John Wesley acted on the advice. He led a prisoner to Christ by preaching faith in Christ alone for forgiveness of sins. He was astonished. Here was a man transformed instantly. Wesley cried out, “Lord, help my unbelief!” However, he still felt dull inside and little motivation even to pray for his own salvation. 

Statue of John Wesley as a young preacher, by Adam Carr, located in Melbourne, Australia

Having returned back to England, Wesley was in a church service listening to Romans expounded by the preacher. He recalled the experience years later: “While he was describing the change which God works in the heart through faith in Christ, I felt my heart strangely warmed. I felt I did trust in Christ, Christ alone for salvation; and an assurance was given me that He had taken away my sins, even mine, and saved me from the law of sin and death.”

Believe with the Heart

Simply uttering the words with our mouths, “Jesus is Lord,” by itself does not create deliverance and salvation. The heart needs to be involved. Yet, we must also consider the reality that only focusing on the heart, without having the mouth involved, is an insufficient faith. Christian belief has a solid objective real historical base from which our hearts can tether themselves. Christian confession affirms that Jesus is, indeed, risen from death and is Lord of all, having secured salvation for us through his shed blood on the cross.

Consider two hypothetical men at the time of the Passover in Egypt: Eleazar Ben Macaroni and Yakov Yarmulke. Eleazar and Yakov are talking together on the night the angel of death is about to pass through Egypt and the firstborn son in every family would be killed – that is, unless the blood from a sacrificial lamb was over the door of the house so that the angel would “pass over” the house and no one would be killed.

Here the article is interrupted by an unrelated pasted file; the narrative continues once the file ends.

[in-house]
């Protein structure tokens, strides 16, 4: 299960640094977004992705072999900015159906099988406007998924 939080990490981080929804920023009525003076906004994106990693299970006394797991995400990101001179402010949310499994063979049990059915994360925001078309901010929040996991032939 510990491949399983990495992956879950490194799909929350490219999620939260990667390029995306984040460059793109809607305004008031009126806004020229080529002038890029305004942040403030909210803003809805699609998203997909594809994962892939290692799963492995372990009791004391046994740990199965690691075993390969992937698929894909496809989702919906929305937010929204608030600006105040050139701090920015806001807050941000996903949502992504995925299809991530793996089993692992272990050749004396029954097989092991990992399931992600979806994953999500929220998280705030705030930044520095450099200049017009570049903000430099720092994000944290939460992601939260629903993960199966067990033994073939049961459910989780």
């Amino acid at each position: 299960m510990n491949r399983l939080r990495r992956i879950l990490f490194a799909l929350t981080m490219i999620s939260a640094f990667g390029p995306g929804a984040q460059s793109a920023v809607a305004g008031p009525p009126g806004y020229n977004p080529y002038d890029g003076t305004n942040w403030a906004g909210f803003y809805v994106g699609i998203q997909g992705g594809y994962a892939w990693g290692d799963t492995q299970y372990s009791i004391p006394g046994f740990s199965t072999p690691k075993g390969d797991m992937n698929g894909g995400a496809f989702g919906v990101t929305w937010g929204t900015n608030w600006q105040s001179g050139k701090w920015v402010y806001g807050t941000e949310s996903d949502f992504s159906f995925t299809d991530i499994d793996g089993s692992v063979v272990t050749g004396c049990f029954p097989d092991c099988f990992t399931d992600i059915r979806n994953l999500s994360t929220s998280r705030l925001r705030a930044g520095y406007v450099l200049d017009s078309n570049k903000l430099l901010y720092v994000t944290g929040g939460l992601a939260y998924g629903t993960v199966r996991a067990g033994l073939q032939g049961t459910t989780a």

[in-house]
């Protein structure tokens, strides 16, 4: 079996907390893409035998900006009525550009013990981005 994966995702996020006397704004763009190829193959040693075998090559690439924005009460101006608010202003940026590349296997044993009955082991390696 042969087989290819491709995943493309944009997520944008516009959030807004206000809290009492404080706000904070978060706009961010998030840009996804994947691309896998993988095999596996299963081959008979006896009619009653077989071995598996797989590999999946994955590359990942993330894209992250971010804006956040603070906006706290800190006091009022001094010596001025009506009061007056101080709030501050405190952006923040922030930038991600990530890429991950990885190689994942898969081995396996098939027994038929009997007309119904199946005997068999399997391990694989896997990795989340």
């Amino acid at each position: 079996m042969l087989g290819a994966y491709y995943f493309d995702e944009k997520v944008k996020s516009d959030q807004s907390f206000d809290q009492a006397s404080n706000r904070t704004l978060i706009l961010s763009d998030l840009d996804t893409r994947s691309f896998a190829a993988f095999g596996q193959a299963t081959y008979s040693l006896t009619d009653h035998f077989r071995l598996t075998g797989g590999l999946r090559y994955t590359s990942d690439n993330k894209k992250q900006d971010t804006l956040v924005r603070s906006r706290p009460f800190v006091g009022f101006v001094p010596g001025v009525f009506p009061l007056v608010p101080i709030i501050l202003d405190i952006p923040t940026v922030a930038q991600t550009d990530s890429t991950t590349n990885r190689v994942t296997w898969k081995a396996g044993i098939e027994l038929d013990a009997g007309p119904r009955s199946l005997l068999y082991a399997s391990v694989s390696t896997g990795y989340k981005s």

Passover Angel of Death, by Arthur Hacker (1858-1919)

Yakov says to Eleazar, “Can you believe all that has been happening around here?  It’s all very scary!  All of those plagues, the disaster around us, and now this night!”  Eleazar asks, “Well, haven’t you put the blood over the door?”  “Yes, I’ve done all that – but it all is still disturbing.  My heart is troubled.  What do think will happen?” “Will we be okay?” asks Yakov nervously.  Eleazar responds, “I trust in the promises of God; let the angel come!”

So, when the angel of death came, which house do you suppose lost his firstborn son: Eleazar ben Macaroni, or Yakov Yarmulke?  The answer: neither of them. The angel of death did not come to either man’s house because deliverance is determined by the blood of the lamb and not by the quality or intensity of faith of the person. 

“For me His precious blood he shed – for me His life He gave. I need no other argument, I need no other plea; it is enough that Jesus died, and that he died for me.”

My Faith Has Found a Resting Place, hymn by Eliza Edmunds Hewitt (1851-1920)

If we only focus on the heart, our hearts will condemn us. We need to say the words of our faith, to confess them with our mouths, repeatedly, again and again, until we believe them. We are not to wait for our hearts to feel like having faith and living for God, because our hearts can be desperately wicked, and they will keep deceiving us. The heart needs to be informed by God’s Word and accept the words of Holy Scripture by faith:

“If we confess our sins, he is faithful and just to forgive us our sins, and to purify us from all unrighteousness.” (1 John 1:9, NIV)

Have the Heart and Mouth Work Together